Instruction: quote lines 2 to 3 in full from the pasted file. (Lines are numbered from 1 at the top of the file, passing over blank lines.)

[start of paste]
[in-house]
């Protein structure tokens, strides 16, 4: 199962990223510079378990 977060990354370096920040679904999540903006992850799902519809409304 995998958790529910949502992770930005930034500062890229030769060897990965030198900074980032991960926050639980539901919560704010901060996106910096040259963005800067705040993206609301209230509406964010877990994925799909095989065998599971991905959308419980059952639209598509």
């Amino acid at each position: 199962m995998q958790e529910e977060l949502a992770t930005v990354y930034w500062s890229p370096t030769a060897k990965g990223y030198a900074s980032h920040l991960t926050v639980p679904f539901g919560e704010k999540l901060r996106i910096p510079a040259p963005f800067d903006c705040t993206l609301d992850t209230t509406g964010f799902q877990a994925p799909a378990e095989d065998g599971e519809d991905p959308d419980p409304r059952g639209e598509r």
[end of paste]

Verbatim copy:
């Protein structure tokens, strides 16, 4: 199962990223510079378990 977060990354370096920040679904999540903006992850799902519809409304 995998958790529910949502992770930005930034500062890229030769060897990965030198900074980032991960926050639980539901919560704010901060996106910096040259963005800067705040993206609301209230509406964010877990994925799909095989065998599971991905959308419980059952639209598509």
């Amino acid at each position: 199962m995998q958790e529910e977060l949502a992770t930005v990354y930034w500062s890229p370096t030769a060897k990965g990223y030198a900074s980032h920040l991960t926050v639980p679904f539901g919560e704010k999540l901060r996106i910096p510079a040259p963005f800067d903006c705040t993206l609301d992850t209230t509406g964010f799902q877990a994925p799909a378990e095989d065998g599971e519809d991905p959308d419980p409304r059952g639209e598509r």